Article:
My nieces became the inspiration for these two characters....

My nieces were the inspiration for these two characters….

Regularly working 10 hour days, I stopped when the light dimmed or my eyes started complaining. But somehow, because it was so enjoyable, that lovely combination of resentment, boredom and exhaustion never really came knocking.

And now I have delivered the final package to the publishers with a weird selection of envelopes of mock-ups for the photographer, covered drawings, paintings, digital scans and instructions written to an embarrassing level of control freakery.  The say I have over the book may be small and my copious planning is perhaps slightly redundant, but this is all part of the learning curve.  In the end, I am purely creating work (rather than a Nobel-Prize-winning life-time’s worth of research) for a client who has his own remit and understanding of his market. Both my words and images may be changed to fit into this and it’s good, if hard, to be accepting of that.

We will just have to see what comes of it all, won’t we? However the final publication looks, the adrenaline fuelled insomniac scribbling, hours spent painting that just flew by and wonder-filled map discoveries will have been totally worth it. It’s been some adventure.

And next time, if there is a chance to both write and illustrate another book, I’ll be able to take a more detailed map with me for sure. In the meantime, a celebration is definitely in order.

Marvin and fizz.

Marv agrees….

 

 

 

‘You never know what will happen…’

In 2008, there was a devastating recession in the UK.  Money was tight and as a freelancer, work was very thin on the ground.  Contracts were cancelled and I took on second and third jobs to keep the wolf from the door.  I struggled to create sample work that I thought would be commercial, bring in money, give people what they wanted. All resulting in a big fat Nada…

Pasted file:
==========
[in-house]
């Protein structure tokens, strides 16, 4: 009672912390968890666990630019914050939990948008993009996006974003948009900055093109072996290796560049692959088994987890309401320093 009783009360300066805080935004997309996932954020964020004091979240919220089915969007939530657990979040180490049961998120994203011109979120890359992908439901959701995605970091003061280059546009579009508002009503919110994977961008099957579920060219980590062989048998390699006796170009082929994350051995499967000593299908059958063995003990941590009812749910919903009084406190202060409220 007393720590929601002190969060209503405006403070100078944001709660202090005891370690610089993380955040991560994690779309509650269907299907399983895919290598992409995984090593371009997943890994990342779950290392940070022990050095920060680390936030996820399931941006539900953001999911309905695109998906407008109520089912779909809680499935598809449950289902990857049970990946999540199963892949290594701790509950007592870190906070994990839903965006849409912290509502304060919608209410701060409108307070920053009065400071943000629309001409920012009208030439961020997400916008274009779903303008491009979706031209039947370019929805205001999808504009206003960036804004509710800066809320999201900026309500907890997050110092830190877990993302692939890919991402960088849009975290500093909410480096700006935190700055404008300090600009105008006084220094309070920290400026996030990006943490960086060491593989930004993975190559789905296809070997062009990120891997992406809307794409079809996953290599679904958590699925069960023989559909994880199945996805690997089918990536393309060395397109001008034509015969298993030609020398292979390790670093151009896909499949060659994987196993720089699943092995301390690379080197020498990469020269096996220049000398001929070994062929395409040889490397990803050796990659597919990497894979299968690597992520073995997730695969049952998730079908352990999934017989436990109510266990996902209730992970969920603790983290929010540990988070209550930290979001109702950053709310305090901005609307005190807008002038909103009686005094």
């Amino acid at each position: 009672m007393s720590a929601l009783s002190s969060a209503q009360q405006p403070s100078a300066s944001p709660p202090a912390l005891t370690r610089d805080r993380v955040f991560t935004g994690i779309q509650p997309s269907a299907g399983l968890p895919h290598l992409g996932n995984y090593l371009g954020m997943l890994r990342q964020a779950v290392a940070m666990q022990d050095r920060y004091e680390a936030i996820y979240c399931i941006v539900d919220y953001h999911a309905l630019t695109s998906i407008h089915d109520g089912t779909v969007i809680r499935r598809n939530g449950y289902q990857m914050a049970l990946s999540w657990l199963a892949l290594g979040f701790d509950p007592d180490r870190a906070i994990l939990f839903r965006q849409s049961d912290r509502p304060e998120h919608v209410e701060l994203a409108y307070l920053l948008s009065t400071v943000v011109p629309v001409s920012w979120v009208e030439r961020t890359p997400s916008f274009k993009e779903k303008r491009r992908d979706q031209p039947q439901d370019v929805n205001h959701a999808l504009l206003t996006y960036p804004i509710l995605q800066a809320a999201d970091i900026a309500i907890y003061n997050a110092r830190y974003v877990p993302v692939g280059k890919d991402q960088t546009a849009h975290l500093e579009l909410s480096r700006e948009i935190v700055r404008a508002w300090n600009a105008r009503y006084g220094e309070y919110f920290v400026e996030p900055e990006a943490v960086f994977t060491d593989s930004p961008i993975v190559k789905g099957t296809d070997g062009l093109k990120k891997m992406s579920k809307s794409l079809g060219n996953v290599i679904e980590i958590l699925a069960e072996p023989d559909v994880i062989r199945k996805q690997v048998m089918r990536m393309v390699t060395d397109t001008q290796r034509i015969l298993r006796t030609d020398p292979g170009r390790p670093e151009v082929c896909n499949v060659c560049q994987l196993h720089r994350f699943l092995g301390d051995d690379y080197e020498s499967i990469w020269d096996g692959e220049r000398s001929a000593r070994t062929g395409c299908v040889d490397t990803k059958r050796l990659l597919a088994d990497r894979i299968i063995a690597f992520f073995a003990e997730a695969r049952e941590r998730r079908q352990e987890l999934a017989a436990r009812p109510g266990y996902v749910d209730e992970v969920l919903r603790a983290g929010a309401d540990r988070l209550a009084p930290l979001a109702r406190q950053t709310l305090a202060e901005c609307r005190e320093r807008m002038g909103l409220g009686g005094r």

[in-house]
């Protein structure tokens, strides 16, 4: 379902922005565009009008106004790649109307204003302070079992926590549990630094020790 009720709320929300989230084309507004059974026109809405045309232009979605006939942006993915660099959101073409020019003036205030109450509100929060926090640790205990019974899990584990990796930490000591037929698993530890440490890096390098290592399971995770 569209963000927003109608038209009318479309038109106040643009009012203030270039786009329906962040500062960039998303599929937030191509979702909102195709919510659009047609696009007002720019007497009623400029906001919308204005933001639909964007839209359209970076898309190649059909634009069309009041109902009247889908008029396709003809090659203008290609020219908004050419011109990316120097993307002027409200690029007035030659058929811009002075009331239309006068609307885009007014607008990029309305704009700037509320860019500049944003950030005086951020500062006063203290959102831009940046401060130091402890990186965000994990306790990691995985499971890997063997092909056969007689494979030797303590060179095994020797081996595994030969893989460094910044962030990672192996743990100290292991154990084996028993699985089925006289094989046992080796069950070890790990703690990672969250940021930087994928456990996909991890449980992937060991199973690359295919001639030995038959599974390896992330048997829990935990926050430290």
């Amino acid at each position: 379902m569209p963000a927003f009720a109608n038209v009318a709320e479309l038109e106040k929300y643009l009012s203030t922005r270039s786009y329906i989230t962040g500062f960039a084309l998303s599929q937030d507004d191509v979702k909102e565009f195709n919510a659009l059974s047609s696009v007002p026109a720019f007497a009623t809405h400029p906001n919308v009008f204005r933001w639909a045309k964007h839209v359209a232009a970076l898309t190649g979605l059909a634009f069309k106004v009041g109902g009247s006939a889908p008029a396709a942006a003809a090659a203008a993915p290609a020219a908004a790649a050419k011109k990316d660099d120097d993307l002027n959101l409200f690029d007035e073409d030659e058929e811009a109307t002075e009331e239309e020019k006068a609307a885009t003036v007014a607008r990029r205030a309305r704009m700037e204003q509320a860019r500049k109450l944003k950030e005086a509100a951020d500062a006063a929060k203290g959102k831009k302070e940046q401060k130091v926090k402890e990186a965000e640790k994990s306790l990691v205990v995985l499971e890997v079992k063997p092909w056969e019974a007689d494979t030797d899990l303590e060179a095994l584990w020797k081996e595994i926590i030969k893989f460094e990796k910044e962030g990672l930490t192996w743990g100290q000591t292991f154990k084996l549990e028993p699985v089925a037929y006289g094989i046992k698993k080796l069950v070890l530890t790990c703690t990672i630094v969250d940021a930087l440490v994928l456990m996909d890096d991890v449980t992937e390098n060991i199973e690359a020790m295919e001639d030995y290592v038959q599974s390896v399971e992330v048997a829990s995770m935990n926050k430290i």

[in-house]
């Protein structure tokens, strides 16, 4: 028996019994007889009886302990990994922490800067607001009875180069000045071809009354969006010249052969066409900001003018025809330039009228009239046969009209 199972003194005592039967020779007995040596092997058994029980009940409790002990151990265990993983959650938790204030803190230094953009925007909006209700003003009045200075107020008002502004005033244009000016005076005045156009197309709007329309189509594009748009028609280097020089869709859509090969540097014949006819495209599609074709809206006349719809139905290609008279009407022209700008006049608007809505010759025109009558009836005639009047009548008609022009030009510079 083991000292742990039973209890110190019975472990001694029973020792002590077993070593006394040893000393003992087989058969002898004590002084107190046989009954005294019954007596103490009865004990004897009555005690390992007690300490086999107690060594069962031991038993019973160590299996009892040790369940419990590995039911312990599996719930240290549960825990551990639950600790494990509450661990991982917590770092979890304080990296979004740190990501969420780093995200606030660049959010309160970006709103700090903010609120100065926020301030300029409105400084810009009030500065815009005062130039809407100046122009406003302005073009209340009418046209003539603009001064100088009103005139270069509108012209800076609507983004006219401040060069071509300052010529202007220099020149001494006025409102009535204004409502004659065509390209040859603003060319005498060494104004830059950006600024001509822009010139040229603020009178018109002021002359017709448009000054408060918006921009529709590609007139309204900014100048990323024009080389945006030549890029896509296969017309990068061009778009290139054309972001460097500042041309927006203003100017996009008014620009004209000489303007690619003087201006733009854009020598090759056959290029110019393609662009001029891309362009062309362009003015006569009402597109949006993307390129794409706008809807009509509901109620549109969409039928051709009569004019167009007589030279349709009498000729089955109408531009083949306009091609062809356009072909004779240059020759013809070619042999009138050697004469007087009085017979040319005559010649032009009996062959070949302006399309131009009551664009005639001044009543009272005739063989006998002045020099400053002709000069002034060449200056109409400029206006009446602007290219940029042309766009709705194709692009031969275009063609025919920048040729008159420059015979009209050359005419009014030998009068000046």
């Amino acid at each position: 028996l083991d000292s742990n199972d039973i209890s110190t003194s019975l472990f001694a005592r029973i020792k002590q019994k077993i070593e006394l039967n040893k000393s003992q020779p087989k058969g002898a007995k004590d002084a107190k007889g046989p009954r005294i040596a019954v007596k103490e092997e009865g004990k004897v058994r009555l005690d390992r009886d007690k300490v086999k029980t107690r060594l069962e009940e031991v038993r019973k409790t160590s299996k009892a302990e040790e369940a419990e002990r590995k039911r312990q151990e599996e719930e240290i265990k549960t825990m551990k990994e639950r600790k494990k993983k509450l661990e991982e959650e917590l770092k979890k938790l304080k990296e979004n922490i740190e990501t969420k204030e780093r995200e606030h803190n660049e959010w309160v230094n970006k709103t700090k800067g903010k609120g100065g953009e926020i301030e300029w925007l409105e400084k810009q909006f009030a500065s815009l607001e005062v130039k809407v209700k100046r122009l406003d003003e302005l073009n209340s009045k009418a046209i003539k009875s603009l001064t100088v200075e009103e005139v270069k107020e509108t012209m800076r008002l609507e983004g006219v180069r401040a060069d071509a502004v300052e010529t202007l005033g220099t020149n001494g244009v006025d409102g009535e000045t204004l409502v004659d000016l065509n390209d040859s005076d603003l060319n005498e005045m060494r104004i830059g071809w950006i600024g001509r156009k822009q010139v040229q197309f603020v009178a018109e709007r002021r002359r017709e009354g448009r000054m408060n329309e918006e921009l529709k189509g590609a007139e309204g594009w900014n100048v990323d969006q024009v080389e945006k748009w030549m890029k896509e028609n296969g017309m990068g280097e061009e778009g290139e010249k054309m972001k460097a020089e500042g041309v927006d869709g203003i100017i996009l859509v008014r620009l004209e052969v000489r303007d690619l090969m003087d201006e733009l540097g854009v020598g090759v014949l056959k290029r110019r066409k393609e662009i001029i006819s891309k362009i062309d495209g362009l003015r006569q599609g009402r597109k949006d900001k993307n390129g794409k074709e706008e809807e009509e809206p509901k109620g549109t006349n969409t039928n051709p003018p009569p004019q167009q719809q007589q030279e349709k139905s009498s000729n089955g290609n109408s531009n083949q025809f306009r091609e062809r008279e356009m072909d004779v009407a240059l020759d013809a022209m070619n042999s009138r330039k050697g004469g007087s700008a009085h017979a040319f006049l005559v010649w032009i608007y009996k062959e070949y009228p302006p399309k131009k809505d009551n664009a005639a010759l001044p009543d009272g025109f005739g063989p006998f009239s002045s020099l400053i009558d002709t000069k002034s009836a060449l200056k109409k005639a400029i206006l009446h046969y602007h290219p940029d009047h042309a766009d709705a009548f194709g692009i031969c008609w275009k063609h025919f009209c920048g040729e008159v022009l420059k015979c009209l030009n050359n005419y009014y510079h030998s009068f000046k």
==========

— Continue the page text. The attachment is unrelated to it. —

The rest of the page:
I was worried but friends kept telling me not to give up because, ‘you never know what will happen….’

It was a difficult period but with hindsight, also creatively very productive.  Once I had relaxed into the acceptance of having no work and without the constrictions of deadlines and designer visions, there was time to make art that was entirely my own.  It was a surprise that my heart steered me towards fine art and what I wanted to make had very little to do with children’s picture books.

I was drawing regularly at life classes and at a weekly drawing-in-a-pub meetup group.  Paintings and portraits were created in biro, in acrylic – so little like my usual watercolour illustrations that they looked as if they had been done by someone else.  Only a few have been exhibited and looking back, seem a little clonky, but I learnt so much and was so excited by, I suppose, the idea of transformations, of new choices and other, future possibilities.

It was also the time I became interested in making maps as fine art objects.  I’d illustrated maps for children’s books before…

…but had come across the illustrative map work created by fine artists such as Grayson Perry, Adam Dant and Stephen Walter – for adults, shown in gallery contexts and with something different to say about how we perceive, or indeed map, the world in general.

Inspired, I made my own map of my home town, Brighton, annotated with stories both personal and historical.  Further maps of the history of coffee, the flightpath of a particular Barbestelle bat and the moon followed.  Always I mapped places that fascinated me.  There were no particular rules to follow and I mapped purely for the fun of it.

Out of the blue, a few gallery shows came afterwards; at Onca Gallery and for Correspondence. My most recent mapping adventure took me sailing across the North Atlantic as part of an artist residency tracking whales which also resulted in a gallery show – ‘The Whale Road‘.